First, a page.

If so you should contact the Department of Immigration & Border Protection (and Putt Legal!) as soon as possible to discuss your options – it is possible that the Department will grant you a bridging visa (BVE) which temporarily allows you to remain in Australia while your immigration matter is resolved. BVEs are most commonly used where:

  • a visa application is being considered
  • a legal process is underway
  • a person is making plans to depart Australia.

If your visa has just expired, you should come and see us as soon as possible to apply for a new visa. If you are located in the community without a visa, you could be detained and removed from Australia. The sooner you see us, the more options you may have.

To be considered for the grant or renewal of a BVE, you will need to visit the Community Status Resolution Service (CSRS), who are located in departmental offices in every capital city.

You can phone CSRS for information about expired visas or BVEs. You can do this anonymously and seek general information or you can speak to the operator in more detail about your circumstances.

Telephone: 1300 853 773 131 450 (for interpreting assistance)

More information, including frequently asked questions, is available at:


The Australian government announced today changes in how people invest $5 million if they want Australian permanent residency

The Australian government announced today changes in how people invest $5 million if they want Australian permanent residency (they have to invest in certain investments for 4 years). They can also get permanent residence if they invest $15 million over 12 months. Could you please put on the web blogs? – I will now produce a high wealth email that we (i.e. you) can email to identified individuals – many thanks  Changes to Australian permanent residence investment visas

 Today the Government announced the new complying investment framework (PDF) for the Significant Investor Visa (SIV) and Premium Investor Visa (PIV) programme (media release (PDF)). The Government intends that the new framework will be implemented from 1 July 2015 and will encourage investment into innovative Australian ideas and emerging companies. From 1 July 2015, Austrade will also become a nominator for the SIV, alongside State and Territory Governments, and the sole nominator for the PIV.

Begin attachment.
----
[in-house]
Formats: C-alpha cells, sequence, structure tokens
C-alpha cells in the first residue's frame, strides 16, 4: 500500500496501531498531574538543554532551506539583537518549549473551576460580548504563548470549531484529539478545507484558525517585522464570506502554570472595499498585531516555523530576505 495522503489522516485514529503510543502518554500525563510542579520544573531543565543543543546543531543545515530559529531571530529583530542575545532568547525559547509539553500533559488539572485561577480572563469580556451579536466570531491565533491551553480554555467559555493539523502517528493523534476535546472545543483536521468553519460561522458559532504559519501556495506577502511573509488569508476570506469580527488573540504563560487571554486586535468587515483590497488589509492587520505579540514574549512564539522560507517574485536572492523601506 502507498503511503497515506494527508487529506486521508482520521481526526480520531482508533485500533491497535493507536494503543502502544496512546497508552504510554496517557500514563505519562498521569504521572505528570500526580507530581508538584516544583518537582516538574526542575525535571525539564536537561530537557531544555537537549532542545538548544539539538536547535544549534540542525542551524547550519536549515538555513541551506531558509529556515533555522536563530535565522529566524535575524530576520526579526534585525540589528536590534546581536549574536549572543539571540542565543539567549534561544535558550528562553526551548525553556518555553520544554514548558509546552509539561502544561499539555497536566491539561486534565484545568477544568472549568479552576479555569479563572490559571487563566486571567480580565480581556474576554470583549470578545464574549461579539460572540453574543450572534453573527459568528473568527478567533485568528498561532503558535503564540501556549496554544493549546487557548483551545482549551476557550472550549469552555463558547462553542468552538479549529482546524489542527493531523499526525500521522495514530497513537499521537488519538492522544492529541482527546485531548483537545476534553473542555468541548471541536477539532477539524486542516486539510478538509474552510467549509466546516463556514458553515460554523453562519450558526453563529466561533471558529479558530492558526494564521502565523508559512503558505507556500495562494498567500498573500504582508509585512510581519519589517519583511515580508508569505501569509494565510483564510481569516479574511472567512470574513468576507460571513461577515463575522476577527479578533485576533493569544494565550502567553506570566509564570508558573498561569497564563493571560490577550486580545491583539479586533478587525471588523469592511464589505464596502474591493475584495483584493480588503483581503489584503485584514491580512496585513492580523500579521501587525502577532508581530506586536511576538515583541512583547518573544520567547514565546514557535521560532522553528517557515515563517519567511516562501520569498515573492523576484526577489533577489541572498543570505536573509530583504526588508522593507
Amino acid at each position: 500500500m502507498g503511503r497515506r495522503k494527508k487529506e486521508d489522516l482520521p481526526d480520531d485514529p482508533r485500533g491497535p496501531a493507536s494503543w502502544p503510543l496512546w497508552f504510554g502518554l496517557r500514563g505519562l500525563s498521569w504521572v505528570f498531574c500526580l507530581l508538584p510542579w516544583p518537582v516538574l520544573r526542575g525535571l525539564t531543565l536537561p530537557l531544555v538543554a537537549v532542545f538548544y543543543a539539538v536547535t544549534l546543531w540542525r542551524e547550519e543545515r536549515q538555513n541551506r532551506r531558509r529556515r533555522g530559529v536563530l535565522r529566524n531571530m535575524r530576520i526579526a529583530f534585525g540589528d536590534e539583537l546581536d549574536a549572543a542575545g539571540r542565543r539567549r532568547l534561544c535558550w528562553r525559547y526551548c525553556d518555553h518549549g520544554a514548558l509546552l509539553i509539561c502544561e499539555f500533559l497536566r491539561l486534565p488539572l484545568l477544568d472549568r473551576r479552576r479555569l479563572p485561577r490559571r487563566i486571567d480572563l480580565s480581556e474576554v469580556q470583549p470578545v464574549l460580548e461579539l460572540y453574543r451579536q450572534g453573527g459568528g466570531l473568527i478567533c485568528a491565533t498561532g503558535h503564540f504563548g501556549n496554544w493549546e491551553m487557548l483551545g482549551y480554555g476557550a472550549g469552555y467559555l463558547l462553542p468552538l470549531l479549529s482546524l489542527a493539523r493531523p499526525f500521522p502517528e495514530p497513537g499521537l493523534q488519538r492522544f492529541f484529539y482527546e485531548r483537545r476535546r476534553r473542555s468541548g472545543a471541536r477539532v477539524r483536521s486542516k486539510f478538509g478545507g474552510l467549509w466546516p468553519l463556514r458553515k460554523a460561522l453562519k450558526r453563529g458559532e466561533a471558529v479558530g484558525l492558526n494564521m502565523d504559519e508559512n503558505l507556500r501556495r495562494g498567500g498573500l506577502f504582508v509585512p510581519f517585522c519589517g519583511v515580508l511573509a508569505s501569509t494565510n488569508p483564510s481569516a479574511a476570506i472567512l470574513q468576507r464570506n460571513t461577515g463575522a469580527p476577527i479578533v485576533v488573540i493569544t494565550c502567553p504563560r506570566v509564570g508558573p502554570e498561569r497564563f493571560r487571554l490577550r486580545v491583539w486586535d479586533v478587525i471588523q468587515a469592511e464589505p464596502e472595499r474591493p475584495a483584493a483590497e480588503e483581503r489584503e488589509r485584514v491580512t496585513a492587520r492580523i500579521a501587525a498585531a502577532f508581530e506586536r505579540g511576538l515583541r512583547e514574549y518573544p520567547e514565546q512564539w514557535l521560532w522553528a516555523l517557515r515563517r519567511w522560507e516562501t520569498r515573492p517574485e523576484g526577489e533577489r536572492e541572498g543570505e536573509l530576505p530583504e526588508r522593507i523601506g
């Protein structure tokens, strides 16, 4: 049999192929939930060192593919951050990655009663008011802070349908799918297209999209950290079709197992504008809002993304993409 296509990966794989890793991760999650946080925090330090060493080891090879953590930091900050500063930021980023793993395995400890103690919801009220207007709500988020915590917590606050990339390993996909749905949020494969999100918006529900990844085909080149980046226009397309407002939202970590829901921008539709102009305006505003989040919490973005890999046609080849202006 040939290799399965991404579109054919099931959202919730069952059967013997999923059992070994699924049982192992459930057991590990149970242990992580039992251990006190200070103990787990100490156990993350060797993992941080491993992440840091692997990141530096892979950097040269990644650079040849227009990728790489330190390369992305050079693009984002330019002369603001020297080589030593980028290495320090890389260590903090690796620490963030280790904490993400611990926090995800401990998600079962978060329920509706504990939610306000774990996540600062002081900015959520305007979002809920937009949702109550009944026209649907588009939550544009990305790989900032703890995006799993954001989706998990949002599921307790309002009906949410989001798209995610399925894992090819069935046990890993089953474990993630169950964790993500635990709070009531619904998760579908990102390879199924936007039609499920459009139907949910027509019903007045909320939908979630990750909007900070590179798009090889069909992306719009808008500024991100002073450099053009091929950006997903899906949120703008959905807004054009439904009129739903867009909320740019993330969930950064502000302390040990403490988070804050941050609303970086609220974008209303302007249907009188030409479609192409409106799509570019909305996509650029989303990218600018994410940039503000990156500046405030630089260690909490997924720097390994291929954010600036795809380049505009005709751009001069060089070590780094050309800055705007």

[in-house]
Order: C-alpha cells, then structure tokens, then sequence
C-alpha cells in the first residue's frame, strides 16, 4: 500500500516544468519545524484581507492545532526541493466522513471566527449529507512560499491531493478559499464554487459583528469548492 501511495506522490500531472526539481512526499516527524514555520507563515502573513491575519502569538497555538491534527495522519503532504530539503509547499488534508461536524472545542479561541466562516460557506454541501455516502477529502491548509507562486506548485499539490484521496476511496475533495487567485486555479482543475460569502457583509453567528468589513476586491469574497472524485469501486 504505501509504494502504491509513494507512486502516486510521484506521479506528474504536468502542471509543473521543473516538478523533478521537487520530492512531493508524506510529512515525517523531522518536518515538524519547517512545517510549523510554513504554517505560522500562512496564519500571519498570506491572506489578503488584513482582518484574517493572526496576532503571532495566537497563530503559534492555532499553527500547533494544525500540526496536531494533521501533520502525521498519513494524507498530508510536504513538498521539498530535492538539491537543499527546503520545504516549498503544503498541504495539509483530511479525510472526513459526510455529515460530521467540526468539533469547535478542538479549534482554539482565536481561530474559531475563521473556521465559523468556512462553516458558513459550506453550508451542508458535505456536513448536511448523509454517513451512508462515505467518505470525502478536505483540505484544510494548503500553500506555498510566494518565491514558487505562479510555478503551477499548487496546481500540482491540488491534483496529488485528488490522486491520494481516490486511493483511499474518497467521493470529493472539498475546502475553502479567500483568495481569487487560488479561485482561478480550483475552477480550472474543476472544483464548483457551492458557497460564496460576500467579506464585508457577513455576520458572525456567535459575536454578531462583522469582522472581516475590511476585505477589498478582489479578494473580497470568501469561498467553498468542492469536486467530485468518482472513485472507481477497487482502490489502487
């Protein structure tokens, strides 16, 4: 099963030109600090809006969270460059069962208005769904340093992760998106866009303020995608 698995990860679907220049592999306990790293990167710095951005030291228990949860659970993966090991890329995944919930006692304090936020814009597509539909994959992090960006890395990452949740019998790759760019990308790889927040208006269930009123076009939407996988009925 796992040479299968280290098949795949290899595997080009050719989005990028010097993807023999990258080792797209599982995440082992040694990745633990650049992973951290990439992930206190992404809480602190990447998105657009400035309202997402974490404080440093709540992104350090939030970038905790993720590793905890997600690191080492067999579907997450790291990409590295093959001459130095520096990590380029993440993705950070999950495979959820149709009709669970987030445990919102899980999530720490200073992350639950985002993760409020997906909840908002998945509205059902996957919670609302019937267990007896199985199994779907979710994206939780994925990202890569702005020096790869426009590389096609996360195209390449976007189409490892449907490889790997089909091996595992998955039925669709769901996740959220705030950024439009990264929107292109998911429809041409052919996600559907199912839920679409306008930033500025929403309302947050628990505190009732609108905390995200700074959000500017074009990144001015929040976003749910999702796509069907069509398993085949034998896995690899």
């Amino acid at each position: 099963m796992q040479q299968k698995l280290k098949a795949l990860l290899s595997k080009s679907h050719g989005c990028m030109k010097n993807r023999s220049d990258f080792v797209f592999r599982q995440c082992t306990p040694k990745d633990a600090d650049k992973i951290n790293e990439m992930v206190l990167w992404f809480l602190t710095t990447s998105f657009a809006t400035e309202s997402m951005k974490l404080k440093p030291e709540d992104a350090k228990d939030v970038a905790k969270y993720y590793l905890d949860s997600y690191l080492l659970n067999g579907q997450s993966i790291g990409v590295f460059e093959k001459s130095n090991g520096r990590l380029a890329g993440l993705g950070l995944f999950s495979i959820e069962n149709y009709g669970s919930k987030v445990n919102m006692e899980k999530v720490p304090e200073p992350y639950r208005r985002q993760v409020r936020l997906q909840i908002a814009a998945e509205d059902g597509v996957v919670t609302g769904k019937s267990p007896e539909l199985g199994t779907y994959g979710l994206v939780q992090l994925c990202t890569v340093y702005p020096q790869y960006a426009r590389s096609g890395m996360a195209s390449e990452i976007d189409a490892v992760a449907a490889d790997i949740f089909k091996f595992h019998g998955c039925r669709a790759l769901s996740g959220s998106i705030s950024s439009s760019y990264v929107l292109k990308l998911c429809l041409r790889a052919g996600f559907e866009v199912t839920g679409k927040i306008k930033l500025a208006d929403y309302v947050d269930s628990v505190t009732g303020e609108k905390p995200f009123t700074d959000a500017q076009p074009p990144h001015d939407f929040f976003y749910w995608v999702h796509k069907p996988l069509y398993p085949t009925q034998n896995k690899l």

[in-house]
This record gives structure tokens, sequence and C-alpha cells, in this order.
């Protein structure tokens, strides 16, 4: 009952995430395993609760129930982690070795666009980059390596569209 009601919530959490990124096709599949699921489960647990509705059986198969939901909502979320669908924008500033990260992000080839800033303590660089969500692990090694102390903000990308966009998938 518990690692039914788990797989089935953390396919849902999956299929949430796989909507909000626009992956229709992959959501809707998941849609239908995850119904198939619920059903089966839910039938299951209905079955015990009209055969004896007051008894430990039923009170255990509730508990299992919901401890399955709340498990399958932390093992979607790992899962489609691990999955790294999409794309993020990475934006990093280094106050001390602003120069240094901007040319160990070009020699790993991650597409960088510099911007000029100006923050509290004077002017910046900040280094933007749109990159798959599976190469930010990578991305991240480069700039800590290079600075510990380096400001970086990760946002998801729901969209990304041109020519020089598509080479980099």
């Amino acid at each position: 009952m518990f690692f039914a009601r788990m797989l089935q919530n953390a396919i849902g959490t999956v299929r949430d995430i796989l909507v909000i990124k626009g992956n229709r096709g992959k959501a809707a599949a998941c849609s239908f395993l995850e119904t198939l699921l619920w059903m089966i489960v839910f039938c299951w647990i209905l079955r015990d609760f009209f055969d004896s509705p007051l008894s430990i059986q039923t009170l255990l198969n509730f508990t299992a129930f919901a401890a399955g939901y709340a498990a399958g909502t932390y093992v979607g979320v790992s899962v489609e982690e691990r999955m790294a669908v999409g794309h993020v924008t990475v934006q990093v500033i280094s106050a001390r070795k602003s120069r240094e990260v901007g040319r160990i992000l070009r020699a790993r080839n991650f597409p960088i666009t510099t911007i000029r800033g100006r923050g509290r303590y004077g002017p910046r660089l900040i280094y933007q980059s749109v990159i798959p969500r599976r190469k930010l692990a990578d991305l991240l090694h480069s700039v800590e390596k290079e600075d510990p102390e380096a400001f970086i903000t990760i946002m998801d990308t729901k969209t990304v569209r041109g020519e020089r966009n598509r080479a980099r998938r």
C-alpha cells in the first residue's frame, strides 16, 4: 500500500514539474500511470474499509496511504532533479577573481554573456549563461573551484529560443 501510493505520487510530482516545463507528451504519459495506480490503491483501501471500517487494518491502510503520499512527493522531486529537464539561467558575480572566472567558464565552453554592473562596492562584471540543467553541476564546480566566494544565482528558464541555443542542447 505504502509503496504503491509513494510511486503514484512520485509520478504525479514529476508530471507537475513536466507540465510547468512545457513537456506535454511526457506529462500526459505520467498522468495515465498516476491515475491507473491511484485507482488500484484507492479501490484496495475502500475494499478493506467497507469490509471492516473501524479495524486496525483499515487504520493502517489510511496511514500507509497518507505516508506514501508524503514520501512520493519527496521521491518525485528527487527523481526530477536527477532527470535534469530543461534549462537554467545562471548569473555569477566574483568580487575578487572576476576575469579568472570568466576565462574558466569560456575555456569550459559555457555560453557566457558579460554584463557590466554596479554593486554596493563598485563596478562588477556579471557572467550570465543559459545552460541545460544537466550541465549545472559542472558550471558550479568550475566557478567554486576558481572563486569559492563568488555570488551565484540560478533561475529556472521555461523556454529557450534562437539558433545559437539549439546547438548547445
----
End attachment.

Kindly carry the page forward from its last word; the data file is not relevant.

The new arrangements are part of the Government’s Industry Innovation and Competitiveness Agenda, announced by the Prime Minister in October 2014. Since the announcement, Austrade has undertaken extensive consultations with interested stakeholders, including public consideration of complying investment design options through two rounds of public written submissions (receiving approximately 170 submissions). Austrade and the Department of Immigration and Border Protection will continue to consult with stakeholders to explain the investment framework ahead of the changes to the programme being implemented on 1 July 2015.

Under the new arrangements, SIV applicants will be required to invest at least $5 million over four years in complying investments, which must now include:

  • At least $500,000 in eligible Australian venture capital or growth private equity fund(s) investing in start-up and small private companies. The Government expects to increase this to $1 million for new applications within two years as the market responds;
  • At least $1.5 million in an eligible managed fund(s) or Listed Investment Companies (LICs) that invest in emerging companies listed on the Australian Securities Exchange (ASX); and